The DE-construction of a privet

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Re: The DE-construction of a privet

Post  my nellie on Sun Aug 14, 2011 5:18 pm

JimLewis wrote:Thanks, Jerry. I'd about thought that would have to be my next step.

It does go against the grain to put this HIGHLY invasive species back into the ground, though.
Jim, looks like you did not take that step....
You have kept the ligustrum into its pot.
Do you think that it would have regain strength if it had been in the ground?

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Re: The DE-construction of a privet

Post  JimLewis on Sun Aug 14, 2011 6:01 pm

Do you think that it would have regain strength if it had been in the ground?

I really doubt it. There was plenty of room for roots in the pot, and it got more attenion than if I'd put it out somewhere. But we'll never know.

_________________
Jim Lewis - lewisjk@windstream.net - Western NC - People, when Columbus discovered this country, it was plumb full of nuts and berries. And I'm right here to tell you the berries are just about all gone. Uncle Dave Macon, old-time country musician

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Re: The DE-construction of a privet

Post  Zach Smith on Sun Aug 14, 2011 6:33 pm

JimLewis wrote:I'll start this story with "Once Upon a Time" (in 2006).



Then, the shari got all soft and pulpy. Minwax wood hardener did no good, so I dug down to hard wood. (2-09)

It leafed out that summer, but several of the branches were weak and leter died.

Desperate now, because the shari again became soft and pithy, I treated it with lime sulfur (which I dislike on deciduous trees) and as I expected it has done nothing at all except turn an unnatural white.

This tree is going downhill fast. Any suggestions as to making something out of it will be appreciated and desperately tried. I've had this tree for a LONG time.

The roots are fine, and I get dozens of sucker sprouts around the base every week.

Jim, you might consider removing the tree from the bonsai container, planting it in the ground and letting it grow unrestrained for a couple of years. The only way to make new wood on this tree is to let it make new wood. I doubt this will happen in the container environment. On my hunts I often see privets that have had large trunks which got old or infested or what have you and died, and the roots have sprouted new leaders usually in more than one spot which then go on to make a new shrub that seems perfectly healthy. With your specimen you could encourage new sapwood to form which could theoretically roll in and more or less overcome the rotted out center of the tree. Worth a shot, anyway, it's too nice to give up on.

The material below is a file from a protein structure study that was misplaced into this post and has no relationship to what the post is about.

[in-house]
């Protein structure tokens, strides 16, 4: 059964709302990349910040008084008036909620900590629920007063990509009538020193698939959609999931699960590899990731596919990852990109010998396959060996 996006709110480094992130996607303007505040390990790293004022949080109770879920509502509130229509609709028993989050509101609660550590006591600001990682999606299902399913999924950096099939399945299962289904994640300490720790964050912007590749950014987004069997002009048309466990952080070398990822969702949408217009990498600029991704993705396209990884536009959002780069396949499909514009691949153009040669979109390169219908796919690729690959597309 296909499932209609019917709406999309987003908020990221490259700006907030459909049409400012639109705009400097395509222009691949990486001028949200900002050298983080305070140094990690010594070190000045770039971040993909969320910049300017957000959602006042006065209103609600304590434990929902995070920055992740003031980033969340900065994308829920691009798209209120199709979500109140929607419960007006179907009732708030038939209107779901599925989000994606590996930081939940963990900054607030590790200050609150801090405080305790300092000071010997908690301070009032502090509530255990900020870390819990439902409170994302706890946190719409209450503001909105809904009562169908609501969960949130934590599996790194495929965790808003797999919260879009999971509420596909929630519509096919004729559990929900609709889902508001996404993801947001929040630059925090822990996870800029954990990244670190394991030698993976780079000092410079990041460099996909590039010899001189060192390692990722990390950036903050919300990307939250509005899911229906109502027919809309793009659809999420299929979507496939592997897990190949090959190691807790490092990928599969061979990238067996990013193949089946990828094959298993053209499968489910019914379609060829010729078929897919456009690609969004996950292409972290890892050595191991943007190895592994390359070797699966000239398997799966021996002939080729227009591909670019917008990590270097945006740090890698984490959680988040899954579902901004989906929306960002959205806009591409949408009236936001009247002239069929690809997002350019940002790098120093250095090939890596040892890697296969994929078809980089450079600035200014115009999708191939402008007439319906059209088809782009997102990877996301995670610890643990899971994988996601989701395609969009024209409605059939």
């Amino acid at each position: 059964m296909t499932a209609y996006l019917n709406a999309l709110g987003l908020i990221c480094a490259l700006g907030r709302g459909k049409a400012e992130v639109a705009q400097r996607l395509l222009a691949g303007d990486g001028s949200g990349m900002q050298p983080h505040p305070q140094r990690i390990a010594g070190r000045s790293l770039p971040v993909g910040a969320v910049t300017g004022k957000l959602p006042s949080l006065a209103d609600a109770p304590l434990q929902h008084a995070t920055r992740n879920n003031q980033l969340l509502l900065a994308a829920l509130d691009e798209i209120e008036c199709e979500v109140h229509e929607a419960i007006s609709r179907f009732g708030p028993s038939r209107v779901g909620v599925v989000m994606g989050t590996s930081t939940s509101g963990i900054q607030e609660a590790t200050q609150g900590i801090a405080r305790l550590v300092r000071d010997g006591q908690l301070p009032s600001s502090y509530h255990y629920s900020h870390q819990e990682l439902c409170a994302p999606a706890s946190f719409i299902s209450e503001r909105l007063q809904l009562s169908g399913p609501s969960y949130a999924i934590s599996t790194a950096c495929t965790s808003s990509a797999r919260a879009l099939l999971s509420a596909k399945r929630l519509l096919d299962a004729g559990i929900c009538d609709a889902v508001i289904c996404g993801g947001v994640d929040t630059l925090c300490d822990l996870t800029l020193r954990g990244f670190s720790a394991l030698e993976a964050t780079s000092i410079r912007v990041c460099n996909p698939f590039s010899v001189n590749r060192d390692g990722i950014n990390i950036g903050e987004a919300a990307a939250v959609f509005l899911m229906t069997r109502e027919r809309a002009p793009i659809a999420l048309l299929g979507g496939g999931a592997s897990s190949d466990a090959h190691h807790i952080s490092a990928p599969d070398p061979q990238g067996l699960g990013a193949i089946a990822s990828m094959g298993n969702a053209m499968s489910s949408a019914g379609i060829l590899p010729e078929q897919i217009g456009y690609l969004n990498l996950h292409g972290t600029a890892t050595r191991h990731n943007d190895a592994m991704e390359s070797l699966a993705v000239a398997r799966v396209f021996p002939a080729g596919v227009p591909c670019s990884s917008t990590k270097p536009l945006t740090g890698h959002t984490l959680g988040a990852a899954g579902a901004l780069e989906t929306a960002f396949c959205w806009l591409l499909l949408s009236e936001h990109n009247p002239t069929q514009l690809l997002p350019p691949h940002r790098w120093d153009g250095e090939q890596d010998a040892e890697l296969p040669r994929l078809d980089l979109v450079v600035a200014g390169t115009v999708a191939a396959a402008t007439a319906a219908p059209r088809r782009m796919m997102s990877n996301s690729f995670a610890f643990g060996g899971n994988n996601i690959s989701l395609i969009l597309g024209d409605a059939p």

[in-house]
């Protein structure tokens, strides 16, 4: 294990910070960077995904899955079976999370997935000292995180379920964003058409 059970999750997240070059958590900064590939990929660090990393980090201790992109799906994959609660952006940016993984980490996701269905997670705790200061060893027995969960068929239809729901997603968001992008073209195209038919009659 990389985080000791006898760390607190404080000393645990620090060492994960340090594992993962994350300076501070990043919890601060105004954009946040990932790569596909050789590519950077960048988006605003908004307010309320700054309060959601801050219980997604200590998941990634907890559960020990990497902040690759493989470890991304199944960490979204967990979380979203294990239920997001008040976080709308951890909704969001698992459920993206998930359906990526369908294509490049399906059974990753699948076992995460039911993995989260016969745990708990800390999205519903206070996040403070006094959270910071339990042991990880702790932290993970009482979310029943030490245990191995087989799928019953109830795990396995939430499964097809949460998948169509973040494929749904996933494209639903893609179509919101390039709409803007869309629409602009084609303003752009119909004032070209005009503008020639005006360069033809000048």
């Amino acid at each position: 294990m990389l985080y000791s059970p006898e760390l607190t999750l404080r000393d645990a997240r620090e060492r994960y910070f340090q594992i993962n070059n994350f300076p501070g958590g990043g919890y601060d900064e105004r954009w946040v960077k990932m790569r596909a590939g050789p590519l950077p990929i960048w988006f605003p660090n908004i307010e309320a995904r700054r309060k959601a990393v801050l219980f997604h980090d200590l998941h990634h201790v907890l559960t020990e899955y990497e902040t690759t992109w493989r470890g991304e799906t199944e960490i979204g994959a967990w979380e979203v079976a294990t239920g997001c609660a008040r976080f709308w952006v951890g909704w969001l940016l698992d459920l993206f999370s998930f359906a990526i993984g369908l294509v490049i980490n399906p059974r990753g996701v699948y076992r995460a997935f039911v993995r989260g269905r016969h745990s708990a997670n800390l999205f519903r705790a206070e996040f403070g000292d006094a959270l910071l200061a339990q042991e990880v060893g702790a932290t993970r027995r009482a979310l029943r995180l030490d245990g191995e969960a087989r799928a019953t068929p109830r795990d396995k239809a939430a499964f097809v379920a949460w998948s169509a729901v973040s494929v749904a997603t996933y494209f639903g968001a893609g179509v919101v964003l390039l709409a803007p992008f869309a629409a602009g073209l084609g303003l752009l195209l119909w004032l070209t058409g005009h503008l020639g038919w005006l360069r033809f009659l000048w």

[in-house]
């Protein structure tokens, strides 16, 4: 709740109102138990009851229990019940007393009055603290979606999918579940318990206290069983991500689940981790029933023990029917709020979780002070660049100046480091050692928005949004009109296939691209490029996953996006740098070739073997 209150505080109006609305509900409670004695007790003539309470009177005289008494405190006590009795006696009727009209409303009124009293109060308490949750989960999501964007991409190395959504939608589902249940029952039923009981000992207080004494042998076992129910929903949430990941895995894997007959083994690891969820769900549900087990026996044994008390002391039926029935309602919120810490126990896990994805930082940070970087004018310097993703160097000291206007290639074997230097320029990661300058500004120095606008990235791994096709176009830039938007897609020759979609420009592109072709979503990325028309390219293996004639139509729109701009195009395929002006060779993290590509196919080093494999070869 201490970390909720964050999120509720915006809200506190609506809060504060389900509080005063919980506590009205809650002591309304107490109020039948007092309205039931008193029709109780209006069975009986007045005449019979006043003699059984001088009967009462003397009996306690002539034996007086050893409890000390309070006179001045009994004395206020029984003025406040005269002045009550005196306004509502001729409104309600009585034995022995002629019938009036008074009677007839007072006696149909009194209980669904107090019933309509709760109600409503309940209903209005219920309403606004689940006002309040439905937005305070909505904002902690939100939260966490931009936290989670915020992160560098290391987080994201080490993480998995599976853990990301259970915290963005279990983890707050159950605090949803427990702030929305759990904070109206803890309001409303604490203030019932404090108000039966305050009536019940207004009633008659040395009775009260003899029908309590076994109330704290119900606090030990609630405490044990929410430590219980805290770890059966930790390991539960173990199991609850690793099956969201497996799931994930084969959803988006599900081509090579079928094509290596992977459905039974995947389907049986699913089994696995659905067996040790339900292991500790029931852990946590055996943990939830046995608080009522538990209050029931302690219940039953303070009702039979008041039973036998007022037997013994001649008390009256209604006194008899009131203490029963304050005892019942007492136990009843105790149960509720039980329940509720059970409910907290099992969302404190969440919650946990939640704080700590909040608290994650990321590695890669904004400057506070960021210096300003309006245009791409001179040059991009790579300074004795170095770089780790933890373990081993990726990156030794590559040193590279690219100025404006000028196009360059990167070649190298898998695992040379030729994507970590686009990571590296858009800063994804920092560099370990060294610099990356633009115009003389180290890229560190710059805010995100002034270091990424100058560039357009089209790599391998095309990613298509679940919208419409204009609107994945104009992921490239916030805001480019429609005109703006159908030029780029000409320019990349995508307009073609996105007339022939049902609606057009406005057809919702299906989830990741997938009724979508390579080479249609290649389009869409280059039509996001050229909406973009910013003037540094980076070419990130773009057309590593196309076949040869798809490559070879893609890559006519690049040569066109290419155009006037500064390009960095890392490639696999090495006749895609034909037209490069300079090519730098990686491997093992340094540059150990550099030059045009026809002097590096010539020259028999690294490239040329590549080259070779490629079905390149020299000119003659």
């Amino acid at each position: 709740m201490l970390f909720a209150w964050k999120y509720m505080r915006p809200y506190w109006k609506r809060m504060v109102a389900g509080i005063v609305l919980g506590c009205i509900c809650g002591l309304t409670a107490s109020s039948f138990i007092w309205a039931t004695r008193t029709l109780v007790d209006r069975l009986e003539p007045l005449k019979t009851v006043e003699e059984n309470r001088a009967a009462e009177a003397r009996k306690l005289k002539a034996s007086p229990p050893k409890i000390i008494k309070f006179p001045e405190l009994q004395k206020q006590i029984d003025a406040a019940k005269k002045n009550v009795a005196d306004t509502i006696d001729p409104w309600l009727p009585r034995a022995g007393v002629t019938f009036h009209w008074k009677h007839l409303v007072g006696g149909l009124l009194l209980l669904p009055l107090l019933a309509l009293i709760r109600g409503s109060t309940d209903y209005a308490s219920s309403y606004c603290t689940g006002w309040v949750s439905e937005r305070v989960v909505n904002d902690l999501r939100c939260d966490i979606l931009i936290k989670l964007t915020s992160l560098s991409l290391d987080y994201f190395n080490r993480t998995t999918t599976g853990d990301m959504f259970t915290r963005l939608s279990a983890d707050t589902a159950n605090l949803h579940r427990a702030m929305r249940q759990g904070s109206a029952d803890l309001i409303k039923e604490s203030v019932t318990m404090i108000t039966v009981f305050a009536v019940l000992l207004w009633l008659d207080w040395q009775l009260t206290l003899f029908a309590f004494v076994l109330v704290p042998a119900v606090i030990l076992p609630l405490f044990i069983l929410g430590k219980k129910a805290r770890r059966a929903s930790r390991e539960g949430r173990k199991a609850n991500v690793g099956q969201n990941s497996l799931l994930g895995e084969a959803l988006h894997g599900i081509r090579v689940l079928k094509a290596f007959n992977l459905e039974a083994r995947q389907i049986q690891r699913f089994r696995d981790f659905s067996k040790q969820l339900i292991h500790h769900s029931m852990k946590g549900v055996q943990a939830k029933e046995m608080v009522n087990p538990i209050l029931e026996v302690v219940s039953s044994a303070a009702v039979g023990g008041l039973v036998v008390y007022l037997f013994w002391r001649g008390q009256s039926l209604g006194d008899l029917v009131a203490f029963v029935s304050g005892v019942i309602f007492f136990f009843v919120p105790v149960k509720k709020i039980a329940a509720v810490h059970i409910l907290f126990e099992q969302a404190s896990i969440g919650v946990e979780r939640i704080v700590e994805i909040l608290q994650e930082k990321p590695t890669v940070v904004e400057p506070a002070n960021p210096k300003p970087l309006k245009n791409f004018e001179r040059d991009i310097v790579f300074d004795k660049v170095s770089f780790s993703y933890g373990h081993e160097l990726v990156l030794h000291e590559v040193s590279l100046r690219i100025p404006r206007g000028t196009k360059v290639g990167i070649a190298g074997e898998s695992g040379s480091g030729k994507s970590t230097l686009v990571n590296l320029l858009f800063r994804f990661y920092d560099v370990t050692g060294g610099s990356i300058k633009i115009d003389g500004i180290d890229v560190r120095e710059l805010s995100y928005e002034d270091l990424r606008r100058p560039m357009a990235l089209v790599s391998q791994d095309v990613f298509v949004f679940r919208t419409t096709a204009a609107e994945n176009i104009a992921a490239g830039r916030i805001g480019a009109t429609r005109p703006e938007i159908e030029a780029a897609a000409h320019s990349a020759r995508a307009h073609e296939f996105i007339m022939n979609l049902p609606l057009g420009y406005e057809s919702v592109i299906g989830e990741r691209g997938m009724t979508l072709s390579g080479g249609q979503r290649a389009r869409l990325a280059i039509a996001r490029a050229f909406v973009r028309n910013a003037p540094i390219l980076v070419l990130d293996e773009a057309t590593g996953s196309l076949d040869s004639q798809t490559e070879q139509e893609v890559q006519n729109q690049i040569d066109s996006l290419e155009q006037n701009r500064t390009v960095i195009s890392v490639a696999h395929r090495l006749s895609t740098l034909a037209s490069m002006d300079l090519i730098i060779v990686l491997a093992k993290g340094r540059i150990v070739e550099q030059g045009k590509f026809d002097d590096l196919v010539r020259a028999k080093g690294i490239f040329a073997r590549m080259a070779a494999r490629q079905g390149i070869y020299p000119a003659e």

Good luck!

Zach

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Re: The DE-construction of a privet

Post  Billy M. Rhodes on Sun Aug 14, 2011 6:51 pm

You know that trees have life spans. (That's a statement not a question.)
Shade or sun, switch. This has been a few very hot summers in a row.
My privet gets a leaf fungus, I think it might weigh the tree down over time.
I don't know about yours, but I think mine is a Chinese import, don't know how old it was when I bought it from Miami Tropical.
You may have to settle regrowing from the roots.

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the de construction of a privet

Post  moyogijohn on Sun Aug 14, 2011 10:52 pm

JIM,,I really hope you can find out the cause of this decay!! that tree was looking so good.. now i to like the back of it for a front..i don,t understand why the things you have done will not stop it..hope that it gets to be ok...fingers crossed take care john

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Re: The DE-construction of a privet

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